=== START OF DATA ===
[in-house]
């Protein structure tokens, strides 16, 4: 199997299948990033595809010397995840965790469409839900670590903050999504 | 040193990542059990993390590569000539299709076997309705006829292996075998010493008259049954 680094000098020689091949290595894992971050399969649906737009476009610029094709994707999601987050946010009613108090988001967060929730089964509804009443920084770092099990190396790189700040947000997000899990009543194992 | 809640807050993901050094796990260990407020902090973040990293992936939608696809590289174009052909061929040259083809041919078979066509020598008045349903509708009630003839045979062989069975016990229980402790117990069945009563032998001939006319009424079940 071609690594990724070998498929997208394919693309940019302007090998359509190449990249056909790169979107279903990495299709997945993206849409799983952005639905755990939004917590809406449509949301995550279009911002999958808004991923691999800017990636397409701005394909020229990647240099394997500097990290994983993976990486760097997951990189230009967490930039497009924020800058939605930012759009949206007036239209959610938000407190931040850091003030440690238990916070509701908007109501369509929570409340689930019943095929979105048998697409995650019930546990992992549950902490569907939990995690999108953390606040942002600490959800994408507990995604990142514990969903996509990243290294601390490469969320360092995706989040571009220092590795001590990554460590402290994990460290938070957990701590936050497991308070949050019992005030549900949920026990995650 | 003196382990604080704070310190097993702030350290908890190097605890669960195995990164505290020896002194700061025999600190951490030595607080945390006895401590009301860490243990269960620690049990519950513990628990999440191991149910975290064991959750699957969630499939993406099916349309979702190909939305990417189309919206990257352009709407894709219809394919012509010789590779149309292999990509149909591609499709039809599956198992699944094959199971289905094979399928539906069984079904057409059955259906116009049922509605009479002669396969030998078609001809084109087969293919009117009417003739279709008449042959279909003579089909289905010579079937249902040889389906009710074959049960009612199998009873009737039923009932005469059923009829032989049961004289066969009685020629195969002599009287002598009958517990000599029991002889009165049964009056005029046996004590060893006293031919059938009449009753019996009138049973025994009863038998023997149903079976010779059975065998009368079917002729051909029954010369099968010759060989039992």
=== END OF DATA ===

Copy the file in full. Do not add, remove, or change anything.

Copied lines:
[in-house]
């Protein structure tokens, strides 16, 4: 199997299948990033595809010397995840965790469409839900670590903050999504 | 040193990542059990993390590569000539299709076997309705006829292996075998010493008259049954 680094000098020689091949290595894992971050399969649906737009476009610029094709994707999601987050946010009613108090988001967060929730089964509804009443920084770092099990190396790189700040947000997000899990009543194992 | 809640807050993901050094796990260990407020902090973040990293992936939608696809590289174009052909061929040259083809041919078979066509020598008045349903509708009630003839045979062989069975016990229980402790117990069945009563032998001939006319009424079940 071609690594990724070998498929997208394919693309940019302007090998359509190449990249056909790169979107279903990495299709997945993206849409799983952005639905755990939004917590809406449509949301995550279009911002999958808004991923691999800017990636397409701005394909020229990647240099394997500097990290994983993976990486760097997951990189230009967490930039497009924020800058939605930012759009949206007036239209959610938000407190931040850091003030440690238990916070509701908007109501369509929570409340689930019943095929979105048998697409995650019930546990992992549950902490569907939990995690999108953390606040942002600490959800994408507990995604990142514990969903996509990243290294601390490469969320360092995706989040571009220092590795001590990554460590402290994990460290938070957990701590936050497991308070949050019992005030549900949920026990995650 | 003196382990604080704070310190097993702030350290908890190097605890669960195995990164505290020896002194700061025999600190951490030595607080945390006895401590009301860490243990269960620690049990519950513990628990999440191991149910975290064991959750699957969630499939993406099916349309979702190909939305990417189309919206990257352009709407894709219809394919012509010789590779149309292999990509149909591609499709039809599956198992699944094959199971289905094979399928539906069984079904057409059955259906116009049922509605009479002669396969030998078609001809084109087969293919009117009417003739279709008449042959279909003579089909289905010579079937249902040889389906009710074959049960009612199998009873009737039923009932005469059923009829032989049961004289066969009685020629195969002599009287002598009958517990000599029991002889009165049964009056005029046996004590060893006293031919059938009449009753019996009138049973025994009863038998023997149903079976010779059975065998009368079917002729051909029954010369099968010759060989039992």